As the end of the 2021 regular season draws near, the list of favorites to win the National League Cy Young Award seems to be getting longer instead of shorter. The reason for this is, of course, that the good ones (as they say) seem to be getting even better with each additional outing.
Leading this hit parade (no pun intended) has to be 25-year-old Dodgers left-hander Julio Urías, who notched his MLB-leading 17th win of the season on Friday night in front of a Dodger Stadium crowd of 48,405 when he tossed 7.0 innings of shutout ball while allowing only three hits to a San Diego Padres team that is fighting for their postseason life.
“He has a very good knowledge of the strike zone and can put the ball right where he wants it,” said famed baseball scout Mike Brito, the guy who discovered and signed the Culiacan, Mexico native as a 15-year-old in 2012, just as he did Fernando Valenzuela in 1979 and Yasiel Puig in 2012, among others.
A very good knowledge indeed. Of his 94 pitches on Friday, 64 of them were strikes.
“He’s a frontline starter,” Dodgers manager Dave Roberts said postgame of Urías. “When he takes the baseball, we expect to win. For him to go deep tonight, just that growth and maturity, I can’t say enough about him.”
Although you would just naturally assume that the guys with the most wins in each league league (and in Urías’ case, both leagues) would be an easy decision for members of the Baseball Writers Association of America (BBWAA) to make when selecting their annual National and American League Cy Young Award winners, but it doesn’t quite work that way. In fact, a good many past Cy Young Award winners were chosen for their low Earned Run Averages or even their league-leading strikeout numbers. But this, in and of itself, is the beautiful thing about the award named after the guy with the most wins (511), games started (815), complete games (749), innings pitched (7,356.0), and batters faced (29,565) in MLB history who was enshrined in the sacred Halls of Cooperstown in 1939 after receiving 153 votes on 201 BBWAA ballots. Heck, even former Dodgers closer Eric Gagné won the National League Cy Young Award in 2003 after saving 55 games, yet finished that season with a sub-.500 (2-3) record.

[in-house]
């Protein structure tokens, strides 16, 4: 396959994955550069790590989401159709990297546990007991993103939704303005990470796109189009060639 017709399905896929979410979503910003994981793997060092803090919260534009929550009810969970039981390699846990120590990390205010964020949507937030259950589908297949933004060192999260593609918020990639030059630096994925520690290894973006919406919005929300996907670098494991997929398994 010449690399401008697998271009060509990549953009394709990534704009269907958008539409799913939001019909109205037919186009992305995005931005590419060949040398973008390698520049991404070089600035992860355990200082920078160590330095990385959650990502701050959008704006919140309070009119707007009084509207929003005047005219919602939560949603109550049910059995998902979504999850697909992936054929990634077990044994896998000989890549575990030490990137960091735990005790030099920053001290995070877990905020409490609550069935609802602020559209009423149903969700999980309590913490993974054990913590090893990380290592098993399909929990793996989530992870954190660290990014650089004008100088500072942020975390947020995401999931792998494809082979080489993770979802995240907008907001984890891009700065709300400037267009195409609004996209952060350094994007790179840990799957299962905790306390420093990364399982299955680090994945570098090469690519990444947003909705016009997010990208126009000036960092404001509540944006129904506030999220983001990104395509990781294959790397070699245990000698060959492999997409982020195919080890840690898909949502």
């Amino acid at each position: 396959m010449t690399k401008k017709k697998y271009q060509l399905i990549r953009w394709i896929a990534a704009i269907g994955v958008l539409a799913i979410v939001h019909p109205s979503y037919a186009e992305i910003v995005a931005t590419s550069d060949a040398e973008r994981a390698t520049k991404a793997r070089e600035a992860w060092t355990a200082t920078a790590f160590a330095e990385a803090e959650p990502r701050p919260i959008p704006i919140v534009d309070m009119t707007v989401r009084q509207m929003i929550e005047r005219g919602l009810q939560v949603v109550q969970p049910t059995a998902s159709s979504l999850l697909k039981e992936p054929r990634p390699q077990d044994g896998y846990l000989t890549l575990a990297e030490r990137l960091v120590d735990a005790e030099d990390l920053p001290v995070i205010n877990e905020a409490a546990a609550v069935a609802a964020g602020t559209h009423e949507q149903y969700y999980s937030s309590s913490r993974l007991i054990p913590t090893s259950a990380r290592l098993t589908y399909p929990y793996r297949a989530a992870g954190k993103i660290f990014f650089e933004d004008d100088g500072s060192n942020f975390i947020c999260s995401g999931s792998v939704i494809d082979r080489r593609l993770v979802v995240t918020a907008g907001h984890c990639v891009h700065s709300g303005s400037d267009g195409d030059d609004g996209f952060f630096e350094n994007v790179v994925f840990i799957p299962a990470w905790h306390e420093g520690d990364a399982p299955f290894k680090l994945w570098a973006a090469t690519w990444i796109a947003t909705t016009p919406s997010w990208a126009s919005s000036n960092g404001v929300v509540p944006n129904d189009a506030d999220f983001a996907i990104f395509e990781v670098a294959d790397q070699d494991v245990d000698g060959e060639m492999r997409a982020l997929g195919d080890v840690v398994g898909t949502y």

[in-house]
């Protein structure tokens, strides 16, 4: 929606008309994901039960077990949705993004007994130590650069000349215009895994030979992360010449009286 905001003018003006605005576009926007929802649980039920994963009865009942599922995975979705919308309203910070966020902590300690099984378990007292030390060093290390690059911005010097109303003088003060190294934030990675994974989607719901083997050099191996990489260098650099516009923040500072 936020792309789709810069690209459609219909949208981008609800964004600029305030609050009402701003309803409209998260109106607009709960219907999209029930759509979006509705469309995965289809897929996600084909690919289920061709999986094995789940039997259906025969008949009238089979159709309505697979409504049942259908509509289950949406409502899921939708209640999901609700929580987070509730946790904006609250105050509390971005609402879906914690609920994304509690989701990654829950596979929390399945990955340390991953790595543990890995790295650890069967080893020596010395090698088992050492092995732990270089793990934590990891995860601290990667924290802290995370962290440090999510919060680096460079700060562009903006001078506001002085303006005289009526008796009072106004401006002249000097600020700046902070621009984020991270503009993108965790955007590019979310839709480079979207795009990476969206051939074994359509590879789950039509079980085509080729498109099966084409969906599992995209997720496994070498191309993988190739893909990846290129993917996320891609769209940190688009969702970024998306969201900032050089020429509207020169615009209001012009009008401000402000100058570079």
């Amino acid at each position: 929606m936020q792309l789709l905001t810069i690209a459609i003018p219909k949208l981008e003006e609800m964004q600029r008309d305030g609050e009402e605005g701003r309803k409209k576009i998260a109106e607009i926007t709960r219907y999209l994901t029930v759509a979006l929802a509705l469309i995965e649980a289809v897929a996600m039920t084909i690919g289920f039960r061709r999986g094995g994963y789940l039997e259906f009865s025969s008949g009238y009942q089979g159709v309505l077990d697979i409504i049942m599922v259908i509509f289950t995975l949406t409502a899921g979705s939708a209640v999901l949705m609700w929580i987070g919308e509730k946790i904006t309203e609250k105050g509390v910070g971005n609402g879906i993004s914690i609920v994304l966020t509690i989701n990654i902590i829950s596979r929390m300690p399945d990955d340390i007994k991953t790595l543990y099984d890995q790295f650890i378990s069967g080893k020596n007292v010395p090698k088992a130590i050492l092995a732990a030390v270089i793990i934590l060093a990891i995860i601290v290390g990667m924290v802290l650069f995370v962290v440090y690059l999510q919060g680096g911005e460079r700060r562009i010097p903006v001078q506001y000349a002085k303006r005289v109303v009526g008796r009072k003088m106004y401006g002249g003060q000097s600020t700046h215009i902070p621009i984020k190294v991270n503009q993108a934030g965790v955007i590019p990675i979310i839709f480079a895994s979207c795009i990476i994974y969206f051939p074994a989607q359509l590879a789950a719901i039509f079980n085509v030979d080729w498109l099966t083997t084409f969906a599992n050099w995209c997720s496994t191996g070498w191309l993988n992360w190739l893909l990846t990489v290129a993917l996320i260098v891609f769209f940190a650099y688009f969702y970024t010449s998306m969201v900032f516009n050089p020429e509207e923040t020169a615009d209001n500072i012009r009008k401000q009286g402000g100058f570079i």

But even with his 17 wins, Urías’ has a 2.98 ERA; a great ERA but not nearly as good as (wait for it…) fellow Dodgers right-handers Walker Buehler‘s 2.31 or Max Scherzer‘s MLB-leading 2.28 (1.05 as a Dodger, albeit after only 43.0 innings pitched in Dodger Blue).
In the simplest of terms, the Dodgers have three very strong NL Cy Young Award candidates in their starting rotation with only 20 games remaining in the 2021 regular season. That being said, it would be criminal not to include New York Mets right-hander Jacob deGrom and his insane 1.08 ERA and 7-2 record in the mix, although he is more than likely done for the season, having suffered what Mets President Sandy Alderson is calling a “lowest-grade partial tear” in his right ulnar collateral ligament. Many believe that this is merely a ploy by Alderson to assure that deGrom wins the 2021 NL Cy Young Award on his 71-71 NL East third-place Mets. To his credit, deGrom himself debunks the seriousness of his Alderson-reported injury.
But here again, given the totality of their respective – and collective – work, it’s hard not to believe that there will soon be yet another Cy Young Award plaque hanging on the wall at Dodger Stadium.
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